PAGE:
Climb Every Mountain Fjord Every Stream
Fjords Is a beautiful looking, mid-weight game where chunky, wooden, pitchfork-wielding Norsemen claim their territories in the majestic Norwegian landscape. Designed by Franz-Benno Delonge with stunning artwork by renowned artist Beth Sobel for Grail games, Fjords brings to table a very pleasant tile-laying and worker placement game that can be enjoyed in under an hour.
Fjords is played in two halves. In the first half of the game, the Exploration Phase, the, from 2 to 4, players take it in turn to lay the 64 hexagonal tiles, spreading out from the 3 starting tiles. They choose one tile from a choice of four laid out and match it to the existing tableau. They must follow a few simple rules when doing this. First the tile must be placed so that it touches two or more tiles that are already in play. Secondly all of the terrain types on the new tile must match the terrain on the tiles it is laying against on the edges. There are just three types of terrain: Mountains, Plains and Oceans (the eponymous Fjords) so this is not too difficult. Finally you are not allowed to create a second landmass divided by water from the mainland.
Your other action, on your turn, after laying a tile you may place one of your four Longhouses on it. These Longhouses are vital for the subsequent Settlement phase as the springboard for your Viking meeple placement. The Longhouses can not be moved once placed. In the Exploration phase it is a good idea to build long narrow valleys of Plains flanked by the Mountains and Ocean as these will be easier to close off and claim for yourself in the Settlement Phase.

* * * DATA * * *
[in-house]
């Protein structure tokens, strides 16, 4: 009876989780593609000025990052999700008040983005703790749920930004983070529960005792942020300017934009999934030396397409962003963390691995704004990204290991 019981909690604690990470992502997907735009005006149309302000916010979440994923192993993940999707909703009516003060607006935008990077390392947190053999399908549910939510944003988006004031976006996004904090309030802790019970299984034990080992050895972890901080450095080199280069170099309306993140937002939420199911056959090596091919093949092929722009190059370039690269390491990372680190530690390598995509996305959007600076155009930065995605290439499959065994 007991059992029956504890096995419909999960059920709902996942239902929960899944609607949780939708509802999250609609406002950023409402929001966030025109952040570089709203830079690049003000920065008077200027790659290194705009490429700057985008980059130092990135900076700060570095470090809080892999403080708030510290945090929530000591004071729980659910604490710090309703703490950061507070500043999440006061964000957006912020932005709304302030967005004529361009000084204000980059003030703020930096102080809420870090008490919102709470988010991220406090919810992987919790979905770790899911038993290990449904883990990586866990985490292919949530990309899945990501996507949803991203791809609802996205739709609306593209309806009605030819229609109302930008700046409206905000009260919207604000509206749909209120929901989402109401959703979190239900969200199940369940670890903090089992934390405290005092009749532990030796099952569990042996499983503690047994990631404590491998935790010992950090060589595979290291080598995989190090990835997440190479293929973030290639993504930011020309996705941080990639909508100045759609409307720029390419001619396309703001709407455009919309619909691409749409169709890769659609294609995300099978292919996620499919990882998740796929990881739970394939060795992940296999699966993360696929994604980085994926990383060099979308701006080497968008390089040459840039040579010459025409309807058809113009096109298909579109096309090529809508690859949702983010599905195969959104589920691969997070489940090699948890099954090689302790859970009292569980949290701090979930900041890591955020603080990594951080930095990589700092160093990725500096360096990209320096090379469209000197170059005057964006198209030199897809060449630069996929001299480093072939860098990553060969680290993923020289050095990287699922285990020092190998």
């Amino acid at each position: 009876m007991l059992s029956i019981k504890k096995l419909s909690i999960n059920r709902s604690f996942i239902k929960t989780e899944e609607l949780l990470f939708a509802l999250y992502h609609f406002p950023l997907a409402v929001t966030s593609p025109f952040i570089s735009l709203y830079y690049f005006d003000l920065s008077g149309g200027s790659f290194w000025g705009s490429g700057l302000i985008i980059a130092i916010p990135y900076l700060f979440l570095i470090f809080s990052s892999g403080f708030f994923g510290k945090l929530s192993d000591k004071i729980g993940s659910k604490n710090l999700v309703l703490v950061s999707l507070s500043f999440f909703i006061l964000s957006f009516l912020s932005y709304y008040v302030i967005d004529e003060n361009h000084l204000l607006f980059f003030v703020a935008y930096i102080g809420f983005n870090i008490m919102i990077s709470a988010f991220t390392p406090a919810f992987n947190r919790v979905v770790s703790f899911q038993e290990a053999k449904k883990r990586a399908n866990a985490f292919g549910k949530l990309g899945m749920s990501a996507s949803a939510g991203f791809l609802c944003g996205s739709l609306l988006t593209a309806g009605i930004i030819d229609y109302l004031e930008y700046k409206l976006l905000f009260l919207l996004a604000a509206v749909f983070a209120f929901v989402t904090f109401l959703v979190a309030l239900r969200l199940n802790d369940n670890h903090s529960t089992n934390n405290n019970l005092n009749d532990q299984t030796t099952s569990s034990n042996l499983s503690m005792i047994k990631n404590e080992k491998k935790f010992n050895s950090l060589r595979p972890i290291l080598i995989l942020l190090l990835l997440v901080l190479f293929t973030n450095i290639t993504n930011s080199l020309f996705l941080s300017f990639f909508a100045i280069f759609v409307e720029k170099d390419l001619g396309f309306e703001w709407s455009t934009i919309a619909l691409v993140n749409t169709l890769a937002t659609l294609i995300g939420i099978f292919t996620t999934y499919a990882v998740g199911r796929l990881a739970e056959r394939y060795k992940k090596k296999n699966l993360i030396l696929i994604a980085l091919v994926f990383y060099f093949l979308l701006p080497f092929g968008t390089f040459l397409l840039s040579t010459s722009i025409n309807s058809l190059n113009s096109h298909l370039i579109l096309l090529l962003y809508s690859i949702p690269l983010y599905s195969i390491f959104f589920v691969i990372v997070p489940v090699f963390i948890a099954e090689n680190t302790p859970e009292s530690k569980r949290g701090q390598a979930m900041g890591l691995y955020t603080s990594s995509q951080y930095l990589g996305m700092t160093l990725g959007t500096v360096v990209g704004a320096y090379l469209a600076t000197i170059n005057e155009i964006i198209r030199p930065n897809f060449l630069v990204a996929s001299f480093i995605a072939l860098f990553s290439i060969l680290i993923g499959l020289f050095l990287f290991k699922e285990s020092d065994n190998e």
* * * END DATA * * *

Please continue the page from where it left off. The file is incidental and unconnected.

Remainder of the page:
The Hills Are Alive
Once no more tiles can be legally placed, the second phase, the Settlement phase, now begins. Thus, each player takes it in turn to place one of their 20 Viking meeples. These plucky pioneers are placed either adjacent to one of their Longhouses or next to another of their kin. Once placed it can not be moved or removed. You try to block entrance to territory you regard as yours by strategically placing your settlers to block off narrow passes between Mountains and other blocking terrain (hence the attempt to create narrow valleys in the first phase).
When you have reached a point where you can not legally place another of your Vikings your turn is skipped until all players can not go. Then the number of territories you own with your meeples are added up to determine a winner.
Born To Rune
There is one further development to this simple but elegant game in the form of the Seven Rune stones. Each of these counters contains an ancient Norse Rune named for a Viking god. At the start of the game the players will agree which of the Runes, if any, will be in play. Each player gets one copy of each Rune that is being played and they can play that, according to given rules, during the course of their turn.
These Runes will either give extra scoring opportunities at game end or will allow additional placement options for Vikings in the Settlement phase.
Fjords is a very pleasing little game to play. It is quick to learn, set-up and play and yet there are some good, tricky decisions to be made in both phases. Visually attractive with well-made components it is had to fault it.
This blog was written by Pete Bartlam